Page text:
New artificial turf is on the horizon for Walker Community Park field after Assembly Member Jim Cooper (D-Elk Grove) delivered $700,000 to the city of Galt.

Standing on the field, which hosts local football and soccer teams, Cooper handed an oversized check to city leaders. He worked to secure the funding in the California state budget.

In 2019, the legislator got $1.7 million allocated to aid the city in implementing the Walker Park Master Plan.

“As long as I’m here, you’ve got a friend and ally up in Sacramento,” Cooper told the officials, who included City Council members and city staff.

Parks and Recreation Director Armando Solis explained that the artificial turf is nearing the end of its 10-12 year lifespan and will need replacing. While he hasn’t decided on a definite timeline for replacement, Solis said he hoped to get at least another year of use from the current turf.

Solis pointed out how the high-traffic areas of the field are showing wear and tear. The artificial grass has thinned out, so that the gravel and backing layer underneath are more visible. While the city has extra turf for spot repairs, repeated patches become more difficult. Additionally, the turf has gradually compacted, making for a harder playing surface.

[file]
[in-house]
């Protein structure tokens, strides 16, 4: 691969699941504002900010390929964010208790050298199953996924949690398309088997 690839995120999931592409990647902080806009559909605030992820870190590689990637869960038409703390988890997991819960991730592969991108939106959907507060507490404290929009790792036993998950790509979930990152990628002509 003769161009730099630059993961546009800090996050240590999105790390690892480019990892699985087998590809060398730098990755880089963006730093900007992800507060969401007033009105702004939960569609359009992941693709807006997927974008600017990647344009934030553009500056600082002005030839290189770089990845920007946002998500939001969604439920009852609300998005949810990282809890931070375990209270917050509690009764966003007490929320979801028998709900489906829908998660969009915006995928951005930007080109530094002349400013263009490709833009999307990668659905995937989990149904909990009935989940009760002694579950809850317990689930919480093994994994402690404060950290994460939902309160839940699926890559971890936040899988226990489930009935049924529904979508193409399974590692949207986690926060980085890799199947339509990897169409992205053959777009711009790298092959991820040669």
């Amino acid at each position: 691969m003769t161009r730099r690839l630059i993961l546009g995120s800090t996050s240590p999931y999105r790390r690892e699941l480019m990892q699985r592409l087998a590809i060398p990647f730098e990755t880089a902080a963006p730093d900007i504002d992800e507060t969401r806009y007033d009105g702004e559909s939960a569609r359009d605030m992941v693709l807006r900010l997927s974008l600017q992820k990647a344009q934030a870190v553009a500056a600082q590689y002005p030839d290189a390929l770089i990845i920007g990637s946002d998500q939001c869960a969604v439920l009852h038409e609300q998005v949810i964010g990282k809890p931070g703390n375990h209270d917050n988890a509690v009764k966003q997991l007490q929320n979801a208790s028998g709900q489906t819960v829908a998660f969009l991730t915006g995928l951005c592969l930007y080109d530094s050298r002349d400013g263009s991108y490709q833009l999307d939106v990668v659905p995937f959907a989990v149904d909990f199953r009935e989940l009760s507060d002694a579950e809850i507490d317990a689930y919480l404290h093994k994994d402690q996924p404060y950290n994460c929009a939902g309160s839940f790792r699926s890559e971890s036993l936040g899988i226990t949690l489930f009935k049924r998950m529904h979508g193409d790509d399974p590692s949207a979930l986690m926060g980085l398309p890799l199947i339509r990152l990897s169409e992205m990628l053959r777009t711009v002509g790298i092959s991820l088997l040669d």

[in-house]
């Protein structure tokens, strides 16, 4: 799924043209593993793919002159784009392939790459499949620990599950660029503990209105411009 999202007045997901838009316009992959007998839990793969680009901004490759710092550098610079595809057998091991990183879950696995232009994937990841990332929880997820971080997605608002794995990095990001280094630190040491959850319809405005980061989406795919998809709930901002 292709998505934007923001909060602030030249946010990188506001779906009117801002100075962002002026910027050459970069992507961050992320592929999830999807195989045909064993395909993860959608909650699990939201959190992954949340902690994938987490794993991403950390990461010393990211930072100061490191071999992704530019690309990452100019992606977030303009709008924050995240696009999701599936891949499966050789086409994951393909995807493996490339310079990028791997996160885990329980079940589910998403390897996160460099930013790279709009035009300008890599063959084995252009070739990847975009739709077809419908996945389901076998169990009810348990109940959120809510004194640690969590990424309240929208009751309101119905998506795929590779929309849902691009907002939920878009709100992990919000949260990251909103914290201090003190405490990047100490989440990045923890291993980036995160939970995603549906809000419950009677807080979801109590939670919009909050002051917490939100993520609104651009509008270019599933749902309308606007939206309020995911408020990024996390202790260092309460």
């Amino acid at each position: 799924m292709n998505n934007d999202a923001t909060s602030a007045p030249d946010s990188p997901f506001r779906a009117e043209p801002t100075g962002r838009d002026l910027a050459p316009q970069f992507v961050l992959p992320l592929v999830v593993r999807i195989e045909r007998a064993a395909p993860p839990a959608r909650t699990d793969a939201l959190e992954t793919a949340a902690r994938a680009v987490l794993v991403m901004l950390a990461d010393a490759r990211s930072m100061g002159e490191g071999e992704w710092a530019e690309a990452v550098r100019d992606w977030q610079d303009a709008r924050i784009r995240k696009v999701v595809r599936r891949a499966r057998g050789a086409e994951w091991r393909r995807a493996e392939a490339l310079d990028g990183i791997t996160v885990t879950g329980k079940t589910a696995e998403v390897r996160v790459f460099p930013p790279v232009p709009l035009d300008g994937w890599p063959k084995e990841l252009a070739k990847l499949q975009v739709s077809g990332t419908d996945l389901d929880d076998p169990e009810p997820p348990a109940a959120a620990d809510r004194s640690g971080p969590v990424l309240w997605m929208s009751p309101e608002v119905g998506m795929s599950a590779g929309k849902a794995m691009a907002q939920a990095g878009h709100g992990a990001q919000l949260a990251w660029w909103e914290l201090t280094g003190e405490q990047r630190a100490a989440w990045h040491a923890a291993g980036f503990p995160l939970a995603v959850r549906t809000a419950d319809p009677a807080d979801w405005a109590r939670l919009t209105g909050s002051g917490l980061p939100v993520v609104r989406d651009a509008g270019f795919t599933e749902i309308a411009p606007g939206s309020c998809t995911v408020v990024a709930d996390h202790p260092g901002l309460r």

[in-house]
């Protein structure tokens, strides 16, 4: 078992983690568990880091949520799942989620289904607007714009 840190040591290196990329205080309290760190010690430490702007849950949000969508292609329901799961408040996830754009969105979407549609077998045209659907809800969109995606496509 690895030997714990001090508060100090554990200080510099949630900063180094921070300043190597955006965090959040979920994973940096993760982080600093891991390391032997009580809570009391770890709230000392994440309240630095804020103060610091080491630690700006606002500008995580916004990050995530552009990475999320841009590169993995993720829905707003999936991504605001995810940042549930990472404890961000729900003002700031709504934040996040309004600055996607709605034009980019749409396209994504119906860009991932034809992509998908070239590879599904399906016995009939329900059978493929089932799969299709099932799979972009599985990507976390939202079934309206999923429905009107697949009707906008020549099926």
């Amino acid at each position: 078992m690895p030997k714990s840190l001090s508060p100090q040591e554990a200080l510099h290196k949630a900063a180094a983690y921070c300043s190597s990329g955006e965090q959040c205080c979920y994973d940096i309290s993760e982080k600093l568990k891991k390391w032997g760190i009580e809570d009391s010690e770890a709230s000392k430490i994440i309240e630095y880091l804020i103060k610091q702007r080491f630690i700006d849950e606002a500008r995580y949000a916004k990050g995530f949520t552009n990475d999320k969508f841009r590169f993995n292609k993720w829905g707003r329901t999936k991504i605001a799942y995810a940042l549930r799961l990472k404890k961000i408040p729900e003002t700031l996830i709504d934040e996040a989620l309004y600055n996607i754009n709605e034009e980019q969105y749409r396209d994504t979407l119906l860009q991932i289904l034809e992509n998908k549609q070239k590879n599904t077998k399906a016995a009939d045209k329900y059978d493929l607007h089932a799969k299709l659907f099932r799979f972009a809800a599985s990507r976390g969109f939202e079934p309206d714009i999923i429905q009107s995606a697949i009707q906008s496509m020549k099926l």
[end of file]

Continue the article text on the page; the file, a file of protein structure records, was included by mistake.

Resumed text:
“Over the last seven (or) eight years, we’ve benefited in a lot of ways from having that turf field,” said Alex Zavala, who coaches Galt Jr. Warriors.

He said in an interview that the field has allowed the football and cheerleading program to continue games, even when rainy weather kept them off the grass field that used to be at Warrior Stadium. And while Zavala prefers playing on grass, he said the group’s athletes often enjoy turf.

“When you’re able to step foot on a turf field, it just kind of gives you … that feeling like it’s game day,” he said.

The coronavirus pandemic has forced the program to cancel its 2021 season, but Zavala plans to bring it back next year. He looked forward to having the increased padding of new artificial turf, which he said would help protect players.

“I think that, with the city getting that money to replace that turf, it’s great, not just for the city but also for safety reasons,” Zavala said. “It’s going to be a lot better to play on, a lot more safe.”